Skinner Sweet gets an explosive burnout introduction, as well as his own splash page. We see him terrorizing the local deliveries and causing his usual murderous mayhem. Any sense of character development towards heroism (lightly touched upon in the previous arc) is put on the back-burner for the most part. Skinner has quite a few fans, and his mix of terror, comedy and melancholy always plays well during whatever situation he’s put into. It’s been a long journey, and the scars of time have started to haunt him. It’s almost painful to read his exposition scene because by the end, we get a feeling that he’s tiring of the vampire lifestyle. Could it mean a discernible change to the good/evil dynamic? Probably, but it won’t take place in the next few issues. This is more than likely “The Pearl Effect” grabbing hold of Skinner. If anyone can change him, it’ll be her.

The final pages set the course for the second cycle of the series. The appearance of the Gray Trader in a panel next to the evil sky demons from the prologue points to the connection referenced above. Skinner seems doomed, but we can all look forward to his meeting with the Trader himself. If the past is any indication, he’ll find a way to survive and escape the clutches of certain death yet again. Personally, I think this is the start of a massive confrontation involving every character we’ve come to know from American Vampire. The concept of vampires teaming up to defeat the ultimate evil is indeed a fascinating one. Regardless, this issue doesn’t waste any time setting a dark tone for the final half.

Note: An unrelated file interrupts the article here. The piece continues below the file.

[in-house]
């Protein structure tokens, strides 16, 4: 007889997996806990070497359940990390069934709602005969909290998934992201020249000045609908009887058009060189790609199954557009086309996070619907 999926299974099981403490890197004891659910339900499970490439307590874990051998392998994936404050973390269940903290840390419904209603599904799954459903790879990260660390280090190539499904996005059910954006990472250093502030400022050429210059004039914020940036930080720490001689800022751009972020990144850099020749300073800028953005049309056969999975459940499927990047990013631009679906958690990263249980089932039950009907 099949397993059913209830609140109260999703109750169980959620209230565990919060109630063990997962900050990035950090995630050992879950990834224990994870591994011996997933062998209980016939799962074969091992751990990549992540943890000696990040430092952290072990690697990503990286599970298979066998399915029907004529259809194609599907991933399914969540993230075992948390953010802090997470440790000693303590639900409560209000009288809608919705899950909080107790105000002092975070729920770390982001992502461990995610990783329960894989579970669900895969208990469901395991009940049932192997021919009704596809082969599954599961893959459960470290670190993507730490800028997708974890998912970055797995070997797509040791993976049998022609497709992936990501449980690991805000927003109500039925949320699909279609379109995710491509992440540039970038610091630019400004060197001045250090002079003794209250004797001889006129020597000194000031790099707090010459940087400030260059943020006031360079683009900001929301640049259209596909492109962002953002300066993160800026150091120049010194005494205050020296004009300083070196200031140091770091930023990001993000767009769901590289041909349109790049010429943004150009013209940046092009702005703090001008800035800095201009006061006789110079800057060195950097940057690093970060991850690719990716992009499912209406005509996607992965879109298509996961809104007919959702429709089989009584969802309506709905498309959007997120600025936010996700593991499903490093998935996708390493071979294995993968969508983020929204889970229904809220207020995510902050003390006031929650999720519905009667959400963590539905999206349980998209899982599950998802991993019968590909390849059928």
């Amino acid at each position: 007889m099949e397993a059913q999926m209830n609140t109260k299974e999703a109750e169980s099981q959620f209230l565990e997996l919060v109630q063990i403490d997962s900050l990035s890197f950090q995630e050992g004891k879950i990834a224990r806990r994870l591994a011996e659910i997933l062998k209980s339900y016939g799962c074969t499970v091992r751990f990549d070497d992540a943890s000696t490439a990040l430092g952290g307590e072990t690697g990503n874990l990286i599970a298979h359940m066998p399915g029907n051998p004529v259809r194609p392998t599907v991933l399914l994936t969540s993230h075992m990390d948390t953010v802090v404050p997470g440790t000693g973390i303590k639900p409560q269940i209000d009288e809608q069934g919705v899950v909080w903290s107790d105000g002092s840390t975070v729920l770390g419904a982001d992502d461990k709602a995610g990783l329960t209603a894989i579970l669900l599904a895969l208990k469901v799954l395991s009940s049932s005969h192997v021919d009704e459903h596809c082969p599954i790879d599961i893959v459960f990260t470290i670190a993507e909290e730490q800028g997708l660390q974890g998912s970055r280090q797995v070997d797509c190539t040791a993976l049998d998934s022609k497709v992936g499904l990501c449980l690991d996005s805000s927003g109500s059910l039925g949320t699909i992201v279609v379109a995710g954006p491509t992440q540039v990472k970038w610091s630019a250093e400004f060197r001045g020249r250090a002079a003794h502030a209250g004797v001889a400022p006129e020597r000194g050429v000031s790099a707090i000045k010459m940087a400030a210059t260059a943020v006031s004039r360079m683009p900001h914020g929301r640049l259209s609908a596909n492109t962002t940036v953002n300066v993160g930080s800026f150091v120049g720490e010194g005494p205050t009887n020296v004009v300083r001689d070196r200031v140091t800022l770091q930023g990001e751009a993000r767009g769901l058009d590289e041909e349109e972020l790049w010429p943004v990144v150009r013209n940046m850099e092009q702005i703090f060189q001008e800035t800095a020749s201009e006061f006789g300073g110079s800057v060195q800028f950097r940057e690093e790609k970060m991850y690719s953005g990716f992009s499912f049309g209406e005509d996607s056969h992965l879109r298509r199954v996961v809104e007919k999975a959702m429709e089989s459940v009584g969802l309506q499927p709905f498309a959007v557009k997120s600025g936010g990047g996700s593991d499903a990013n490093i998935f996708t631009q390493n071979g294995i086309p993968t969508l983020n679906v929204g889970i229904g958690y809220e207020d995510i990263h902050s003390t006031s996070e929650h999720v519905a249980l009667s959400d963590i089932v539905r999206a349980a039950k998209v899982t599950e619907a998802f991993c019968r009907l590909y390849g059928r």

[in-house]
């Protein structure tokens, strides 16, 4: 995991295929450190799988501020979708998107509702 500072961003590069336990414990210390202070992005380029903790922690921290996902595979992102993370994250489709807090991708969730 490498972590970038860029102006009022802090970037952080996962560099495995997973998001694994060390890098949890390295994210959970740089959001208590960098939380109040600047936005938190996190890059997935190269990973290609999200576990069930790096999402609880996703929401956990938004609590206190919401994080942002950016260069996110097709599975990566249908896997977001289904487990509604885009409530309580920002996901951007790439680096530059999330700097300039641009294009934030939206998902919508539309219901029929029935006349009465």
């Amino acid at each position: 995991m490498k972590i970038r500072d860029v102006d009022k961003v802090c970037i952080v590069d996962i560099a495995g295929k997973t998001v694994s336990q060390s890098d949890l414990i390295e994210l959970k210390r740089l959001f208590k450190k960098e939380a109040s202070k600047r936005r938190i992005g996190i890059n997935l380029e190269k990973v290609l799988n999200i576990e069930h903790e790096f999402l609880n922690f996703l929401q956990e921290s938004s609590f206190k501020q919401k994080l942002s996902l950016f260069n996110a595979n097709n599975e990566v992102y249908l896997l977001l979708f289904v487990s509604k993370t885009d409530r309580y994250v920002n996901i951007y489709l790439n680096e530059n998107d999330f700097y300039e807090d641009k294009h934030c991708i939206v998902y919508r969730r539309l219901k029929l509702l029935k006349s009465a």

I’m convinced that, when asked, Rafael Albuquerque can draw anything into perfection. Every panel and character is lovingly detailed, and horror fans can be excited to see the gruesome vampire transformations return. Shocking and gory in all the right ways. The environments and lighting are also top-notch.

Closing Comments:

Scott Snyder may have perfected Batman, but American Vampire is his masterpiece. He and Rafael Albuquerque have given us lucky readers the definitive horror comic for recent times. An old and decrepit genre has been turned into a contemporary and powerfully bloody fable that only plans to improve further from here. If this is your second cycle, prepare for the finality of it all. If this is your first, immediately running out and finding the previous six volumes is completely understandable. American Vampire is back, and I couldn’t be happier.

Verdict: 10/10


Alex Smith is a news and reviews writer for Capeless Crusader. When not wasting away in class, he spends all his free time with comics, movies, and video games, and has been since birth. He can spend hours discussing SagaHawkeye, or Game of Thrones. Lying Cat’s number one fan. Random brain thoughts: @imapensfan




Alex Smith

Alex Smith is a news and reviews writer for Capeless Crusader. He spends the majority of his time with film, comics and video games. Bringing up Game of Thrones or Saga will elicit a way-too-long discussion. He remains Lying Cat's #1 fan.